I will conclude by suggesting that Wollstonecraft is committed to the existence of a single virtue because she is committed to a very strong form of (neo-) Platonism, according to which virtue involves turning one’s soul to God. The singularity of virtue for Wollstonecraft is ultimately grounded in the singularity of God. And it is this Neo-Platonism that is the real source of why she thinks empirical claims about natural differences are irrelevant, for she is committed to the position that “the nature of reason must be the same in all, if it be an emanation of divinity”
Zübeyde Karadağ Thorpe (Hacettepe)”Turkish Women from Late Ottoman Empire to Early Turkish Republic“
In this paper I am planning look at Turkish women movements from late Ottoman Empire to Early Turkish Republic, which is between 1918 and 1928. In this period there are lots of journals published and some of them include women editors and writers as well. Among them there are two journals takes my attention. One is the longest published and very first feminist journal, called Kadınlar Dünyası (Women World). The other is Kadınlara Mahsus Gazete (The Journal Particularly for Women) where Fatma Aliye was writing feminist articles regularly. In this paper I am planning to take Mary Wollstonecraft’s book A Vindication of the Rights of Women as the center of my paper and use it as a guide for my readings. First, I will be mainly focusing on the journal Kadınlar Dünyası and the writings of Fatma Aliye in terms of education, virtue and independence where Marry Wollstonecraft puts very huge attention. Second, I will try to investigate if there were parallel ideas around such times among the Turkish women, or were they busy with different ideas that might contribute to philosophy in different way.
Sarah Hutton (York) “Becoming a feminist philosopher: Mary Wollstonecraft and the history of philosophy”.
Long considered the first feminist, Mary Wollstonecraft, unlike other female/feminist philosophers of the past has not required restoration to visibility. Nevertheless, it is only recently that she has come to be recognised as a philosopher, even as a feminist philosopher. But the question still remains as to what kind of a philosopher she was. And, on the back of that, the question what kind of feminist she was deserves to be asked again. Considerable work has, of course, been done on her political thought and her historical context. But to understand Wollstonecraft’s deserved reputation and relevance today, I shall argue that we need a better understanding of her intellectual formation. Notwithstanding her prominent visibility today, I shall suggest that, in order to place her as a philosopher, we might treat her as a philosopher in need of recovery, and adopt the same kind of historically and philosophically attuned enquiry that has been successfully applied in recovering her lesser-known philosophical sisters from the seventeenth and eighteenth centuries.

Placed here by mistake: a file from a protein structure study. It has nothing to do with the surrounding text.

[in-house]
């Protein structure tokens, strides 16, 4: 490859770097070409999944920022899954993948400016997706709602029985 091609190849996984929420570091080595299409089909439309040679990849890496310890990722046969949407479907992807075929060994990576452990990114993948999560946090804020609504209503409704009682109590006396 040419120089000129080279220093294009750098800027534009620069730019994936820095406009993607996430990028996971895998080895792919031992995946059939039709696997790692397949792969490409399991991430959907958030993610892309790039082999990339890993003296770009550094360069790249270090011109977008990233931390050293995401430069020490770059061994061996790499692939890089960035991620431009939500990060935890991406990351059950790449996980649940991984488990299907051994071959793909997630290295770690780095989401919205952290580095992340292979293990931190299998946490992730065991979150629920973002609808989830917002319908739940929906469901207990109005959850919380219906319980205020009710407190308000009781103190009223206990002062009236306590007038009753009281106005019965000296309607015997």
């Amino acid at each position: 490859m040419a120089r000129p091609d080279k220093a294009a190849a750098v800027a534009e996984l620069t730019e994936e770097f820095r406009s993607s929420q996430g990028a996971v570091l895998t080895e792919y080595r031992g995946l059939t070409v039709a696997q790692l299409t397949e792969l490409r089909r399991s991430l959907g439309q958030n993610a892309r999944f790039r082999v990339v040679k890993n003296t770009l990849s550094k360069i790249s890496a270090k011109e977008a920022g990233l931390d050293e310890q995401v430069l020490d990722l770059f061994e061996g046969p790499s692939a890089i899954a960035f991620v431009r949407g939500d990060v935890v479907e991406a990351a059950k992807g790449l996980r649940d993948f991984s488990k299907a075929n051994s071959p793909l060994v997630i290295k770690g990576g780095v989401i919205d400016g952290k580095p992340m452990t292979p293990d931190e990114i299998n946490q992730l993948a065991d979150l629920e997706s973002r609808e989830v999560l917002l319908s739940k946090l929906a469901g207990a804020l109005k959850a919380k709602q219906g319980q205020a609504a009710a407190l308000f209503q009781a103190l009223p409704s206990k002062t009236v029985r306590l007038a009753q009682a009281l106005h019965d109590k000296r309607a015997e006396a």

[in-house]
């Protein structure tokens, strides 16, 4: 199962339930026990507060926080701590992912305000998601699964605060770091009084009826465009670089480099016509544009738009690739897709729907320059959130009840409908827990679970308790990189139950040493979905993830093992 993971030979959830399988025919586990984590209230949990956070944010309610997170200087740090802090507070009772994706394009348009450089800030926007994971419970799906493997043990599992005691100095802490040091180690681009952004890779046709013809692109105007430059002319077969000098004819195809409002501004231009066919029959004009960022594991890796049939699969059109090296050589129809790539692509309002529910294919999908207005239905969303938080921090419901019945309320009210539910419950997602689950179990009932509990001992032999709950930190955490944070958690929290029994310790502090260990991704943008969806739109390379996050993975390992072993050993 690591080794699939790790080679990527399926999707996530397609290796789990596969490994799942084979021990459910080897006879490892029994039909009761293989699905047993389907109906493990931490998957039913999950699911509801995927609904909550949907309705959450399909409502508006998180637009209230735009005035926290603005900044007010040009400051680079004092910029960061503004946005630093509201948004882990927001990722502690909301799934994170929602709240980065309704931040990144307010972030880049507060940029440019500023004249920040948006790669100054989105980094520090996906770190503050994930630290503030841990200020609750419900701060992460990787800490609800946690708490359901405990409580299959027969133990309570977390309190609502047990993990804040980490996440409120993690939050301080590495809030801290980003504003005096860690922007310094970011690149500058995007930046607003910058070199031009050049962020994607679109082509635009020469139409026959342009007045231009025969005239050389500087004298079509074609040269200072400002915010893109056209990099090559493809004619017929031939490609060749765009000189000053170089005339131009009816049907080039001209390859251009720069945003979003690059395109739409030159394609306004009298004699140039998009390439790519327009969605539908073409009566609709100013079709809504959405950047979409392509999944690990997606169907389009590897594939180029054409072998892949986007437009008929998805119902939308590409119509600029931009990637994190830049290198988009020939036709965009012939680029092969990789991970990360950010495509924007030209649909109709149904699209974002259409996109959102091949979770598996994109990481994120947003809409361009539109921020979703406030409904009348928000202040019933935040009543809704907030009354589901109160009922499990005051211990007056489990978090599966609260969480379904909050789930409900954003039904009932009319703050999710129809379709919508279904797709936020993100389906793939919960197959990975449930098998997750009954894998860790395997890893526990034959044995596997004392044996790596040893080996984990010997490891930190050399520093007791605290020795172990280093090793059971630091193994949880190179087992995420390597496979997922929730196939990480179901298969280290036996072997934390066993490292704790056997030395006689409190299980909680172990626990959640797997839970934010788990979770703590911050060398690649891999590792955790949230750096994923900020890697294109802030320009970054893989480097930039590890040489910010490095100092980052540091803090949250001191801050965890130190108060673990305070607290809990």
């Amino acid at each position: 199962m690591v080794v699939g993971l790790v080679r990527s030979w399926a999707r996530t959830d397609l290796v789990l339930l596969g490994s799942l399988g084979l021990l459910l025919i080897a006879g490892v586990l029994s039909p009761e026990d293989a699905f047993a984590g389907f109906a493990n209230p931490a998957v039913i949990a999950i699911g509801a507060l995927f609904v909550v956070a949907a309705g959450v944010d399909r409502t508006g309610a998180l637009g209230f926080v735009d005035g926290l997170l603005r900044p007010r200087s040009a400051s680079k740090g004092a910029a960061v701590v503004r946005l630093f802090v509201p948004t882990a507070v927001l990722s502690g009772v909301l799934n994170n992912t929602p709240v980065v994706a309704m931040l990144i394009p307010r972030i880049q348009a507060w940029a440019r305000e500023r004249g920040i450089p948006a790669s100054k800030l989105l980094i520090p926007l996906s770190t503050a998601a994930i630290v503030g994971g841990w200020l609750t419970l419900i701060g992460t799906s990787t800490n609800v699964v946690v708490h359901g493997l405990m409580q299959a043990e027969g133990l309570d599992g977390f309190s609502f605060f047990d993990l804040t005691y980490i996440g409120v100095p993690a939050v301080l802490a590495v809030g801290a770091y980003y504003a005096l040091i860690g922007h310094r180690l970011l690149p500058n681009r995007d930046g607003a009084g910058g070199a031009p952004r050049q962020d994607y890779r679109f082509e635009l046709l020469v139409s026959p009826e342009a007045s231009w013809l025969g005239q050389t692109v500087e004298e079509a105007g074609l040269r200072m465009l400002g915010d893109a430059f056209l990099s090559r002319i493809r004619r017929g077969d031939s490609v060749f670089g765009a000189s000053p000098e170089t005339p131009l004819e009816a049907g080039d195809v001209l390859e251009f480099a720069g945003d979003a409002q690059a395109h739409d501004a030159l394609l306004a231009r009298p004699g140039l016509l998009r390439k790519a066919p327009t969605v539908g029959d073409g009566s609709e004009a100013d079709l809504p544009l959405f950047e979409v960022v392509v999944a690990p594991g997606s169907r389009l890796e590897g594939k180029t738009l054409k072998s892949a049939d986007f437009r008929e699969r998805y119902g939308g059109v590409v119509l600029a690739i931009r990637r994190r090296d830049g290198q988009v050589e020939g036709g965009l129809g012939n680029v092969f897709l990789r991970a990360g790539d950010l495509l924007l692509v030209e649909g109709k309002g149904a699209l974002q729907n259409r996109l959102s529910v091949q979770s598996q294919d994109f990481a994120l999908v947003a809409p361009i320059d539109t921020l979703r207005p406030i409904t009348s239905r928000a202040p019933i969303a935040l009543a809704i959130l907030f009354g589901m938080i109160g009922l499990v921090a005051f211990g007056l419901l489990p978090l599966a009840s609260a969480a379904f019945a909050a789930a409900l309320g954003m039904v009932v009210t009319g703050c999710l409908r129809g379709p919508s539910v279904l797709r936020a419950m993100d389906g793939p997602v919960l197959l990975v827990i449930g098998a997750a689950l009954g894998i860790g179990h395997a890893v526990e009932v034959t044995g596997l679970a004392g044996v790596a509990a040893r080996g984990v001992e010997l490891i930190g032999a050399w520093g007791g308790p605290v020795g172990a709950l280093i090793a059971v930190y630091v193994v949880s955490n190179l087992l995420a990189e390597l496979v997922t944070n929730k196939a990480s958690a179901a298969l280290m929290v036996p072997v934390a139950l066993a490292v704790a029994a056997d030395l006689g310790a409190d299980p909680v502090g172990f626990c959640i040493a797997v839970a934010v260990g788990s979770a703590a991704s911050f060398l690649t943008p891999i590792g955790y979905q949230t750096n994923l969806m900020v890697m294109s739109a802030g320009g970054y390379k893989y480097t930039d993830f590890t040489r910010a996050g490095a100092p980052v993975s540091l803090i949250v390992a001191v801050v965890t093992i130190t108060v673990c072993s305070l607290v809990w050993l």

Özlem Duva (Dokuz Eylül) “Rethinking Hegemonic Masculinity with Mary Wollstonecraft“
From past to present we have often witnessed some dichotomies in mainstream philosophy. Since the Pythagorean table of opposites they have established ontological statutes of existence and the nature of the “woman” and “man”. Aforementioned disjunctive dichotomies like limit/unlimited, one/many, rest/motion, good/bad, man/woman, should be considered moral as much as epistemological. As Irigaray points out, all these opposites from the Pythagorean to Plato’s cave ideal imply the difference of nature between man and woman. Embedded moral codes in epistemological assumptions created the main problems of social constructions and reinforced the hegemony or power created by the ideal of masculinity. The emergence of feminism haven’t been sufficient to abandone the hegemonic masculinity yet. Although feminist movements objected to masculine ideals and its hegemonic character in general, some radical feminists stayed connected to Pythagorean/Platonic ideals in reverse order. Especially second wave feminism changed the course of the critics on sexism-hegemony relationship to expression of nature and problem of difference. Marry Wolstonecraft’s political approachment has a strong emphasis on critizing social inequality and unfairness. I assert that her feminism should rereading for analyzing hegemonic masculinity and to offer an alternative. Her legal struggle is a rebellion to hegemonic masculinity in her way. She also reminds us the masculine character of reason should be come up with political grounds and . I would like to open a discussion about Wolsstonecraft’s political struggle against especially “hegemonic masculinity” and useful aspects of her theory surpassing the dichotomies of second wave feminism which inherited from the Platonic ideals.